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Feature Article

Death, dying and dementia – a pivotal role for the GP

SUE MARKHAM, TIFFANY JESSOP, Carmelle Peisah
OPEN ACCESS

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Abstract

Identifying patients nearing the end of life is important so that patients, families and their GPs can prepare and work together to provide quality care and comfort to the patient according to their wishes and preferences.

Key Points

  • Dementia is a chronic, neurodegenerative, terminal illness with widely variable survival times of three to 12 years that make predicting death difficult.
  • Throughout the course of dementia, the goals of care should be to improve quality of life, maintain as much function as possible and maximise the person’s comfort.
  • A palliative care approach for patients with dementia should be implemented in a timely and personalised way, not in the last few days of life but in the last 12 months or even earlier.
  • The Gold Standard Framework is aimed at helping to identify people in the last year of life, and to assess their needs, symptoms and preferences and plan care on that basis.
  • An advance care plan needs to be distinguished from a legally binding advance care directive made by the patient; in many ways it can be more helpful because it is dynamic in accordance with the person’s needs.
  • The key to managing behaviour change in patients with dementia is to work out the underpinning biological, psychological or social/environmental cause(s), including unmet needs.
  • Effective pain management can not only provide relief from pain, but also relief from agitation in people with dementia.

What constitutes quality care at the end of life for terminal illnesses such as cancer is well defined. However, the needs of people living and dying with dementia are very different, and barriers to providing quality palliative care in this context are challenging for a number of reasons, not the least being the lack of recognition of dementia as a terminal illness and misinterpretation of what palliative care means. Considering the progressive functional and cognitive decline associated with dementia, it is essential to plan ahead for end-of-life care while the patient can still contribute to decision-making relating to their care. GPs are well placed to have these early discussions as they know the patient and their family well, and although not easy in practice, patients look to their GPs to initiate these conversations.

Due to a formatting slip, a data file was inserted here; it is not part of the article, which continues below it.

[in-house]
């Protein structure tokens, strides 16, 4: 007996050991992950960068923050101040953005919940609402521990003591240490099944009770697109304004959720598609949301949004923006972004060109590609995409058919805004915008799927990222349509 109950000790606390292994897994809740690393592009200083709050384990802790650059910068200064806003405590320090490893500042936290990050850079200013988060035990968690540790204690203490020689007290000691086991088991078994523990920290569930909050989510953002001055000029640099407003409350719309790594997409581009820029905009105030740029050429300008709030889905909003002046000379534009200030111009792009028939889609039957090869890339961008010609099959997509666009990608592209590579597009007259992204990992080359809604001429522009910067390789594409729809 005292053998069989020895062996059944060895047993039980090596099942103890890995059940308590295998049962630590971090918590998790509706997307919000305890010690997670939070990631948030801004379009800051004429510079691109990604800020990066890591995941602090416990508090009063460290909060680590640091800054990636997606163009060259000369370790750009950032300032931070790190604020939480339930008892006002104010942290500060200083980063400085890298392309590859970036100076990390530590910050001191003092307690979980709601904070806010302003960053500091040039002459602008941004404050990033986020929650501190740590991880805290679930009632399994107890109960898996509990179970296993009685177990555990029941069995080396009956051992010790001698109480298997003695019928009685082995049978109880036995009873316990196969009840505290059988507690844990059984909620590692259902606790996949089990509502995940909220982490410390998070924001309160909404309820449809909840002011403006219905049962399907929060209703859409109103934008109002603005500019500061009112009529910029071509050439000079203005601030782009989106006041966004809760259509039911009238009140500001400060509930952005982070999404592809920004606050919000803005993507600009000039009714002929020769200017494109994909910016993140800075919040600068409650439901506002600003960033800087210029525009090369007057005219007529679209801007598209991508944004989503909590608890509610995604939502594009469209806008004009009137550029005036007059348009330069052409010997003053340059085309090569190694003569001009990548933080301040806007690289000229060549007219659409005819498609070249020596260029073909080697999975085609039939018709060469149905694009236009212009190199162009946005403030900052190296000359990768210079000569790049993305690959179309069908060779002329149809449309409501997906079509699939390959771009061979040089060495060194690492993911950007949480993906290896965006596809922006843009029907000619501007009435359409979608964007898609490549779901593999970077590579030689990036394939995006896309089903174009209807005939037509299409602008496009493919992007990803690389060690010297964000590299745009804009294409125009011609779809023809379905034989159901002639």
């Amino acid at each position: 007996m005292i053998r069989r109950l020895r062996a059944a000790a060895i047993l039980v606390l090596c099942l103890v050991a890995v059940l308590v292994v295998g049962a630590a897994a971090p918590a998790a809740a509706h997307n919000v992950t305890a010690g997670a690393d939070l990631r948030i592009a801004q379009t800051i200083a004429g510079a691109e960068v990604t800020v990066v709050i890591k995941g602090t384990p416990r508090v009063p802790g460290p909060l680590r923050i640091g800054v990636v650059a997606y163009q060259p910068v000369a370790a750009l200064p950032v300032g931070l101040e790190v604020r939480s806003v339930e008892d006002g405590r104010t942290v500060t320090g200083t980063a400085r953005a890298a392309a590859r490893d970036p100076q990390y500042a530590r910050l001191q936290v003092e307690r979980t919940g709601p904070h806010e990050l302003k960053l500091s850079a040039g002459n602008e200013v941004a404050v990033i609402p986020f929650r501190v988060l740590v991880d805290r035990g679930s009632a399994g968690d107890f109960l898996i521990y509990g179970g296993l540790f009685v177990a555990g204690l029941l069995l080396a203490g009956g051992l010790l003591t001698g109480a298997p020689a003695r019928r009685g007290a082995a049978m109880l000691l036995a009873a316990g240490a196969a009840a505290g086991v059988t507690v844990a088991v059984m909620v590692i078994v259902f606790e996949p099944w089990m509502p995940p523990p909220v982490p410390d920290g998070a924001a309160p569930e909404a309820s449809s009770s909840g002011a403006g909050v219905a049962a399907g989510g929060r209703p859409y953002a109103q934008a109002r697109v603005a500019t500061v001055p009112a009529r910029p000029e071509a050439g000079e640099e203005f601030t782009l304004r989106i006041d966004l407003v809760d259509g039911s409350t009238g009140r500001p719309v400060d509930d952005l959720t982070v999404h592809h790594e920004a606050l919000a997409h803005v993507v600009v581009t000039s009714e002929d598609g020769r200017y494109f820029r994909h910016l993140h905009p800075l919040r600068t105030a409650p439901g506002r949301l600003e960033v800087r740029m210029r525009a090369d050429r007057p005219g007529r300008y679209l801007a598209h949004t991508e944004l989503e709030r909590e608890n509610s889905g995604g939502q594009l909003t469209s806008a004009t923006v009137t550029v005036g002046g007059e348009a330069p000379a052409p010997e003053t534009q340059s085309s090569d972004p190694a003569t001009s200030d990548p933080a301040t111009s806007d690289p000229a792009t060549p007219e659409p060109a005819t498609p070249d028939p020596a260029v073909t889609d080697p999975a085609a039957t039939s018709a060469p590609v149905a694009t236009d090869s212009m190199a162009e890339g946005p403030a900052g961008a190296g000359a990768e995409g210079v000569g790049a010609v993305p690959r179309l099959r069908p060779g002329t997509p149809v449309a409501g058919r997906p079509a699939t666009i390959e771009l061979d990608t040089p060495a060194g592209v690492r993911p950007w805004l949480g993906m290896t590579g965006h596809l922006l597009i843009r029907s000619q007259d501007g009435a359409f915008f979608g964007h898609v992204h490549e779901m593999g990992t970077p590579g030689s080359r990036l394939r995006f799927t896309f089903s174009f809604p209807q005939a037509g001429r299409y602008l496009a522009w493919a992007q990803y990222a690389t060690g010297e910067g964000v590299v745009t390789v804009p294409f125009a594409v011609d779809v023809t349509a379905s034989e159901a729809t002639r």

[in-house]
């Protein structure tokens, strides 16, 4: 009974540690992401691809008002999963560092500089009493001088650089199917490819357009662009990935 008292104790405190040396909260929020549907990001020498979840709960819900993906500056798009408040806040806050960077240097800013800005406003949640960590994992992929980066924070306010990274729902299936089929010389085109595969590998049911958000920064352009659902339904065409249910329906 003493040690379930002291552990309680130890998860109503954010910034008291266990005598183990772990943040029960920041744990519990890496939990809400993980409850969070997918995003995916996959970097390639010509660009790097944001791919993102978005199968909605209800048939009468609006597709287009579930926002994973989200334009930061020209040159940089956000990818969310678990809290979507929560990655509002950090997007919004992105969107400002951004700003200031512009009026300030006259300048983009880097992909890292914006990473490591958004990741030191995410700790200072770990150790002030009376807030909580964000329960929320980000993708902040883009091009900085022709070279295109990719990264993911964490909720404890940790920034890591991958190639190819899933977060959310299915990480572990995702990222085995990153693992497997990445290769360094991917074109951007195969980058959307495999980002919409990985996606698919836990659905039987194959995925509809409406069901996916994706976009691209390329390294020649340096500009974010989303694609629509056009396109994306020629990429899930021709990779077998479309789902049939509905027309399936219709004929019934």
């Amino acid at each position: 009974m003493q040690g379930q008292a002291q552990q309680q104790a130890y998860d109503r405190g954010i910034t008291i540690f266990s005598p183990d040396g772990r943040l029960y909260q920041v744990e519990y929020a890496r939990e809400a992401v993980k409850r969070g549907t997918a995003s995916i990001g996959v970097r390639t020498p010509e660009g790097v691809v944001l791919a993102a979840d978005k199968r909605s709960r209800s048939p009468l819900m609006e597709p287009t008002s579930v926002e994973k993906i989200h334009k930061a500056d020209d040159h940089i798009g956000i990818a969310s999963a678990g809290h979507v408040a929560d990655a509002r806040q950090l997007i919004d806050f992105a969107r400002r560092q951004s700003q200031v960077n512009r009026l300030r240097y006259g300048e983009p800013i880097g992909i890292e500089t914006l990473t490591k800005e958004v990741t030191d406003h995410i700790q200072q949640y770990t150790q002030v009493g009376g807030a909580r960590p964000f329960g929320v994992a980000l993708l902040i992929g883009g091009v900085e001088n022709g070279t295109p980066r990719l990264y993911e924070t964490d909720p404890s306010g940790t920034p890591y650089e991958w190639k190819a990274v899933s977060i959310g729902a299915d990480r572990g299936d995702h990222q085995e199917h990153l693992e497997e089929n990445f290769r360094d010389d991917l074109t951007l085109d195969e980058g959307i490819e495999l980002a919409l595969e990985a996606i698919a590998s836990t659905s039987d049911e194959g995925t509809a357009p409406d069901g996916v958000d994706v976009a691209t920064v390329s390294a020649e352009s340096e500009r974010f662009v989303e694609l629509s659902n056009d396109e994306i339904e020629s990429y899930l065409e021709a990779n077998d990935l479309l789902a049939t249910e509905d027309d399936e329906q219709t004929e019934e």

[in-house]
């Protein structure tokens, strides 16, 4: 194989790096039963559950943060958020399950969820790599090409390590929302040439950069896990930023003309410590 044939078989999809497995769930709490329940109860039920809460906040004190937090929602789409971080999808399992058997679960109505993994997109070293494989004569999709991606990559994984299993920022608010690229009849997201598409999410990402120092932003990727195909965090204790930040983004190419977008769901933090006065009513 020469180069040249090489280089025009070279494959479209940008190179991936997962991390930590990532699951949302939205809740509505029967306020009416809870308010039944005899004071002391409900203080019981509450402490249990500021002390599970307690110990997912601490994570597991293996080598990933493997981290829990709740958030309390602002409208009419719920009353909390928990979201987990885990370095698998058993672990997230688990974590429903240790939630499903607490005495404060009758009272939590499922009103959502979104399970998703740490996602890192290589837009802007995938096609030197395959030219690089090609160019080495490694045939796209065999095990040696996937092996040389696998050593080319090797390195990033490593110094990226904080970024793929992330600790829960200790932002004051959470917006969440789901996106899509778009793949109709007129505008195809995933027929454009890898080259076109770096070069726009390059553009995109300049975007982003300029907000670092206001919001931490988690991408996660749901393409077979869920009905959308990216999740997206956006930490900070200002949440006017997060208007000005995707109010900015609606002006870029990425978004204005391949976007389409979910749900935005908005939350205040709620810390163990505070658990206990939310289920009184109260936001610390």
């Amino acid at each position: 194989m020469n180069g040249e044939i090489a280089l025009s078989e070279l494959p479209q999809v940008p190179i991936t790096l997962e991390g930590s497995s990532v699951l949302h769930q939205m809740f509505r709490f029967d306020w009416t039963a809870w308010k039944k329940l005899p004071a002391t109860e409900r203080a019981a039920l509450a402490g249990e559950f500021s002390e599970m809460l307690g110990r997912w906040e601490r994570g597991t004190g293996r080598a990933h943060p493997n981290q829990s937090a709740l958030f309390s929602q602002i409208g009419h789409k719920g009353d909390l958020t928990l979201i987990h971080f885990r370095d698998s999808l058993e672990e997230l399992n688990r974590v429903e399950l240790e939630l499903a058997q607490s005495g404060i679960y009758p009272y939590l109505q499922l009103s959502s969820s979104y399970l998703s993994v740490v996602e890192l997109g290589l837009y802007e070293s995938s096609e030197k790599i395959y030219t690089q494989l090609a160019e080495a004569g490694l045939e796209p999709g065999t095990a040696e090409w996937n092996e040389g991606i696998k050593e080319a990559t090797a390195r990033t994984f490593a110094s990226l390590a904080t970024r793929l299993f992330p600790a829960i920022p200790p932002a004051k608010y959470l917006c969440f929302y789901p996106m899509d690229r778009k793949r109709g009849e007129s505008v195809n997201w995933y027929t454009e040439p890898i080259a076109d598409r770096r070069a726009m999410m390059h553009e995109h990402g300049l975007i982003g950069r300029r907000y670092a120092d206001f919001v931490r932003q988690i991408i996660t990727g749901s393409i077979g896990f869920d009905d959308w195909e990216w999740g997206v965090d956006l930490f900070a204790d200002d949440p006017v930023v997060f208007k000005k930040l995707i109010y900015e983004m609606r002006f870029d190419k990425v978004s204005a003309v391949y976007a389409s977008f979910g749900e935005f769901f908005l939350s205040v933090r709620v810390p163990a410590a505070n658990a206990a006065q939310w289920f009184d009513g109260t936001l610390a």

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Dementia is a terminal illness. In Australia in 2017, dementia was the leading cause of death in women and the third leading cause of death in men.1 Dementia shortens life, although progression is widely variable depending on the timing of diagnosis, the disease type and comorbidities.2 Healthcare professionals therefore need to be skilled and prepared in dealing with dementia at the end of life. Management of death and dying in dementia is intrinsically part of the clinician’s role, particularly for GPs who are usually in it for the long haul with their patients.

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Ms Markham is a higher degree Research Student at UNSW Sydney; and Senior Research Assistant at Capacity Australia, Sydney. Dr Jessop is Manager and Empowered Project Coordinator at Capacity Australia, Sydney; and Centre Manager at the Dementia Centre for Research Collaboration, UNSW Sydney, Sydney. Professor Peisah is President of Capacity Australia, Sydney; Conjoint Professor in the School of Psychiatry, UNSW Sydney, Sydney; Clinical Associate Professor in the Discipline of Psychiatry, The University of Sydney, Sydney; and Old Age Psychiatrist, Sydney, NSW.